Gene mutation that makes the body turn life-saving immune cells into a rare and dangerous cancer
The cause of a rare and highly aggressive form of non-Hodgkin lymphoma that attacks the face has been discovered by an international genome-scanning research project.
The team found that people with a mutation in a gene that helps the body recognize foreign invaders had almost twice the risk of developing the cancer known as extranodal natural killer T-cell lymphoma (NKTCL).
Study co-author, Chiea Chuen Khor, a medical doctor and group leader at the A*STAR Genome Institute of Singapore, said natural killer T cells normally played a crucial role in rapidly responding to both tumor cells and viruses.
These cells destroy pathogens before they take hold in the body by recognizing tiny molecules on their surface and launching an attack.
"When people have this mutation, instead of destroying pathogens, some of the natural killer T cells can betray the body and turn malignant," he says. "These cancerous cells can eat away at tissues in the face".
If it is not discovered early, about half of all sufferers die within five years.
"Our study suggests that the way in which the person's immune cells initiate their immune response is critical," Khor says. "Initiating too weak an immune response encourages the tumor cells to proliferate and causes the tumor to embed and grow."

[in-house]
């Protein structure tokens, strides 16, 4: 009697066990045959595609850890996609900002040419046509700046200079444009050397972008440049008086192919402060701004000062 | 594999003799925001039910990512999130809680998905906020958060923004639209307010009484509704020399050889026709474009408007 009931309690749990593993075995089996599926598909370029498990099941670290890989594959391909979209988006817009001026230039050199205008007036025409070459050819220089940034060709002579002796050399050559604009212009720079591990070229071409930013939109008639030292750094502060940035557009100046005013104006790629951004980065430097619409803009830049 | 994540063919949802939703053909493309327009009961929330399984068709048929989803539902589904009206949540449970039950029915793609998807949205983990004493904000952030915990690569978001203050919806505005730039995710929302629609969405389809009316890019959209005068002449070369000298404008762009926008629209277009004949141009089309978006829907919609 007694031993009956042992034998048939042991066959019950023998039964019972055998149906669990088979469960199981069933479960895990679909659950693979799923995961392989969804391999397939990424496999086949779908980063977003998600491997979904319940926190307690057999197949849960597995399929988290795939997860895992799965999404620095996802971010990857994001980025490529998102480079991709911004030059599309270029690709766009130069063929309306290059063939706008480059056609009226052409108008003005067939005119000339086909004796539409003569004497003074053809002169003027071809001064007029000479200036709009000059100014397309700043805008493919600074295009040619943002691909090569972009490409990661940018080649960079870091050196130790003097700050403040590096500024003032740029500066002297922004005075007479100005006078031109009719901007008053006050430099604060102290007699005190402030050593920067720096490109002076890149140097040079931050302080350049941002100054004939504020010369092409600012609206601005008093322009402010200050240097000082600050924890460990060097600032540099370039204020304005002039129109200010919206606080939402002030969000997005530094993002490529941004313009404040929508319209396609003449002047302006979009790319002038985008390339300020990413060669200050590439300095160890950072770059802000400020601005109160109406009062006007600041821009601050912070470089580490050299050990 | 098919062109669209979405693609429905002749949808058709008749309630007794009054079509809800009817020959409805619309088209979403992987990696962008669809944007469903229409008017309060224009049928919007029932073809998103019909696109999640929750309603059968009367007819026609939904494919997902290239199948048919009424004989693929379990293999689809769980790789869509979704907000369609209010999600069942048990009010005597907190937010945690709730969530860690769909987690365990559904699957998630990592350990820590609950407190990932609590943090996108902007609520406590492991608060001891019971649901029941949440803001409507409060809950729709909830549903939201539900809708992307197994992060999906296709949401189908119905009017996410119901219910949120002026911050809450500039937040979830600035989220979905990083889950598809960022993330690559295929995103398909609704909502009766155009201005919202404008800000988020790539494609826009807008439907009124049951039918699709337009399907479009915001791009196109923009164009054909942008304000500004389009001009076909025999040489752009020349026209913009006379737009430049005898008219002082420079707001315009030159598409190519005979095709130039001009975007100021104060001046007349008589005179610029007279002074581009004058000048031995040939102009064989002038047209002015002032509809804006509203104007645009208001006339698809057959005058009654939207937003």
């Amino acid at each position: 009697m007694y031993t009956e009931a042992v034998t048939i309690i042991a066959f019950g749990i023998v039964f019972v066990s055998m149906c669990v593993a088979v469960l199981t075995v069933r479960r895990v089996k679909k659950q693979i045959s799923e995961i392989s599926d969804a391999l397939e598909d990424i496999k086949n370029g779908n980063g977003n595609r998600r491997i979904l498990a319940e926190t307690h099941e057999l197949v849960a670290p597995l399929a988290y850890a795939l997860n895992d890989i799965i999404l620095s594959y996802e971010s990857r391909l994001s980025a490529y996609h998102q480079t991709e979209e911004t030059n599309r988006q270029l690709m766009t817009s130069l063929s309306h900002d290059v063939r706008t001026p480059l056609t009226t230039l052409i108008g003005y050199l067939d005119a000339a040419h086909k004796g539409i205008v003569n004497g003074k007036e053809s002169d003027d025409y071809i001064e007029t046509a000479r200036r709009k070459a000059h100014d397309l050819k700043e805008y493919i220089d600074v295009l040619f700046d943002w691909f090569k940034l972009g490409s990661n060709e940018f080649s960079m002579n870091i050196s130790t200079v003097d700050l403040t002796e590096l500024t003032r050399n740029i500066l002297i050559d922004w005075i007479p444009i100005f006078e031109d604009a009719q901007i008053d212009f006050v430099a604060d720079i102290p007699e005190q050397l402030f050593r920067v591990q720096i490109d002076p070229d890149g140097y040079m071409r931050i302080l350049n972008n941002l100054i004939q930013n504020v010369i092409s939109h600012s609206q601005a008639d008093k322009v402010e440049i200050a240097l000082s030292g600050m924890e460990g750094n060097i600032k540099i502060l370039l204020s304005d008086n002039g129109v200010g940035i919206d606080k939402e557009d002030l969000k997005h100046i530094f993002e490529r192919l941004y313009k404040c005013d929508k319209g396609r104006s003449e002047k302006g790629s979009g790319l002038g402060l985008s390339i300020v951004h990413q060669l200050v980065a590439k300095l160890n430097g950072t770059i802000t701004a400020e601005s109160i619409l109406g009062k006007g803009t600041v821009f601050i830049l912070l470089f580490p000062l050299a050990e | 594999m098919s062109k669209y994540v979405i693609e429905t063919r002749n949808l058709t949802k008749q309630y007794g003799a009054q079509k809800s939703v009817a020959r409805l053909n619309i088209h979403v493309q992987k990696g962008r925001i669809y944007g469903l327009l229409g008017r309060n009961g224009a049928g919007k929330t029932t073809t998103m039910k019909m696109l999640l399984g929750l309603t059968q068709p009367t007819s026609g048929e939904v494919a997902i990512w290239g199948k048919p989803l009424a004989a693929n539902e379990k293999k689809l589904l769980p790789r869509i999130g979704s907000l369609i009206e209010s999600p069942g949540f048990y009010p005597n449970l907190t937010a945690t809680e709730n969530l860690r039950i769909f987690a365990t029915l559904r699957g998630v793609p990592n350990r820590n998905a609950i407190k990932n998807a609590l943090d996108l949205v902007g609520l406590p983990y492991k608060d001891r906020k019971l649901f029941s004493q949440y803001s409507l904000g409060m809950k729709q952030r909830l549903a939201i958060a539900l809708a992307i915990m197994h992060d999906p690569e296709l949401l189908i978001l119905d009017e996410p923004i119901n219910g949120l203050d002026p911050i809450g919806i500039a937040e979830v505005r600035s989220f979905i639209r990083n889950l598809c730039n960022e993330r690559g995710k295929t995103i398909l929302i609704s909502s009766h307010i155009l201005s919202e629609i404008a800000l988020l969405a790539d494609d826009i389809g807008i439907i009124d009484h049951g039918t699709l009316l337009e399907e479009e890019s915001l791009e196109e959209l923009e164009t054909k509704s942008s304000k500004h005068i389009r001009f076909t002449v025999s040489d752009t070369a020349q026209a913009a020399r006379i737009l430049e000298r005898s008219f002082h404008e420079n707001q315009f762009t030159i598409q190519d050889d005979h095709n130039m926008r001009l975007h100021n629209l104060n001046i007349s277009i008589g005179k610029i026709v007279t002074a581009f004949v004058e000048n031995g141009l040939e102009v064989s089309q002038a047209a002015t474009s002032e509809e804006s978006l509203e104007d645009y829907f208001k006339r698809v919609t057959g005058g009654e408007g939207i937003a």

Khor's team examined 514 people with the cancers and more than 5,800 unaffected people across parts of China, Hong Kong and Singapore. They found a mutation in a gene called HLA-DPB1 increased the likelihood of the cancer by 84 per cent.
"HLA-DPB codes for the critical role of presenting foreign antigens to the immune system to initiate its response," Khor says. "When HLA genes are involved, it is a delicate balance between killing invading germs and tumor cells, and avoiding the friendly fire of autoimmunity."
People with a mutation in HLA-DPB also appear more susceptible to Beryllium disease, in which the immune system attacks the lungs.
Previous research has linked NKTCL with infection with Epstein-Barr virus, which Khor says is usually relatively harmless in the body.
It is still not known why Epstein-Barr could trigger NKTCL, although it has also been linked to the development of another type of nasal cancer.
"Normally our immune system is good, strong, and is able to control the viral well. However, sometimes, when the immune system is weaker, the virus is not so well controlled. In that light, perhaps the virus could have malignant transformative potential," Khor says.